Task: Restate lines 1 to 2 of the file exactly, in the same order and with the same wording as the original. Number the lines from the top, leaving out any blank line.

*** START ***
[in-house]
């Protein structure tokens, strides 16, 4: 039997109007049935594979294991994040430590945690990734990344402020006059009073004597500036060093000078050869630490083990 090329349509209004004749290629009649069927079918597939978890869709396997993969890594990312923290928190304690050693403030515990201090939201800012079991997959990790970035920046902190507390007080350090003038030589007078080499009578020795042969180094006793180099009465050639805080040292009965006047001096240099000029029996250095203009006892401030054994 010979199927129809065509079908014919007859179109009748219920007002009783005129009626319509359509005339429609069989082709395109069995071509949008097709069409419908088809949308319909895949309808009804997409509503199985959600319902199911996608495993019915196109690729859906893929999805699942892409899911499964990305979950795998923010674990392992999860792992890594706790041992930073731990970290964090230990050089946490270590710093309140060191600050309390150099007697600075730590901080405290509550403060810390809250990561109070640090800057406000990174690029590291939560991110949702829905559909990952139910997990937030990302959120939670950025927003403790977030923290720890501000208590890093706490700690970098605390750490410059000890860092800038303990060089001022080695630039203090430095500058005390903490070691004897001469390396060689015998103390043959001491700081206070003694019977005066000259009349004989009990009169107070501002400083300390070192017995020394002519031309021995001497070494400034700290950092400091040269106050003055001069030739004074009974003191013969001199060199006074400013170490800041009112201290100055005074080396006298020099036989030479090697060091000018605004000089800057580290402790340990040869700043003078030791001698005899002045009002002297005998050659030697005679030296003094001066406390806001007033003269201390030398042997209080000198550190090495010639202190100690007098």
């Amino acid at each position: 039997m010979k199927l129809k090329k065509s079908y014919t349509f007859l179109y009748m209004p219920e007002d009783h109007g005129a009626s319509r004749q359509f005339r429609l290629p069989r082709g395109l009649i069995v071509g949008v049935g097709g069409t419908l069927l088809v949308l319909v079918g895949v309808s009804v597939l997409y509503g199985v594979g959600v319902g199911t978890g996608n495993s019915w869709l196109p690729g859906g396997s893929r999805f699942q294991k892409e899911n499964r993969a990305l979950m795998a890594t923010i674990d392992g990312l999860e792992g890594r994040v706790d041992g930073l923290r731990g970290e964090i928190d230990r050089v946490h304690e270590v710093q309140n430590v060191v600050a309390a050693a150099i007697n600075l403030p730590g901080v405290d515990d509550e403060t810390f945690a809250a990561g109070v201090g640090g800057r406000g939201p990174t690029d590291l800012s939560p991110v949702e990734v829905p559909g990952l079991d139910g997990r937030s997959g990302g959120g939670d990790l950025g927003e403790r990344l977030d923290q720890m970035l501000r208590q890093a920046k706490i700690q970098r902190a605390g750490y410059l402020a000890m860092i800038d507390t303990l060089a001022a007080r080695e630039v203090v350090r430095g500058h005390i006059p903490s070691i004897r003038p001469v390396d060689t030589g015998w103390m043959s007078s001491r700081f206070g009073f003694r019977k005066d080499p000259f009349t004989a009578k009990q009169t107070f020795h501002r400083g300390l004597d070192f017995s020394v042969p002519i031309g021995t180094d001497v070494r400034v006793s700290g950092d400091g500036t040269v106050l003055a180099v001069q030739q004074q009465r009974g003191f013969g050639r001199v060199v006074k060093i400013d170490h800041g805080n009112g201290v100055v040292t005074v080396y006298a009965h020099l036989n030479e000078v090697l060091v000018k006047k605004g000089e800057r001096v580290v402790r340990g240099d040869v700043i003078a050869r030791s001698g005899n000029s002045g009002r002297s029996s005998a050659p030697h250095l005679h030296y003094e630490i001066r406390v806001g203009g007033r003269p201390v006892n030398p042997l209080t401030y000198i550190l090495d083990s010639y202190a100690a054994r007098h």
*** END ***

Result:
[in-house]
């Protein structure tokens, strides 16, 4: 039997109007049935594979294991994040430590945690990734990344402020006059009073004597500036060093000078050869630490083990 090329349509209004004749290629009649069927079918597939978890869709396997993969890594990312923290928190304690050693403030515990201090939201800012079991997959990790970035920046902190507390007080350090003038030589007078080499009578020795042969180094006793180099009465050639805080040292009965006047001096240099000029029996250095203009006892401030054994 010979199927129809065509079908014919007859179109009748219920007002009783005129009626319509359509005339429609069989082709395109069995071509949008097709069409419908088809949308319909895949309808009804997409509503199985959600319902199911996608495993019915196109690729859906893929999805699942892409899911499964990305979950795998923010674990392992999860792992890594706790041992930073731990970290964090230990050089946490270590710093309140060191600050309390150099007697600075730590901080405290509550403060810390809250990561109070640090800057406000990174690029590291939560991110949702829905559909990952139910997990937030990302959120939670950025927003403790977030923290720890501000208590890093706490700690970098605390750490410059000890860092800038303990060089001022080695630039203090430095500058005390903490070691004897001469390396060689015998103390043959001491700081206070003694019977005066000259009349004989009990009169107070501002400083300390070192017995020394002519031309021995001497070494400034700290950092400091040269106050003055001069030739004074009974003191013969001199060199006074400013170490800041009112201290100055005074080396006298020099036989030479090697060091000018605004000089800057580290402790340990040869700043003078030791001698005899002045009002002297005998050659030697005679030296003094001066406390806001007033003269201390030398042997209080000198550190090495010639202190100690007098």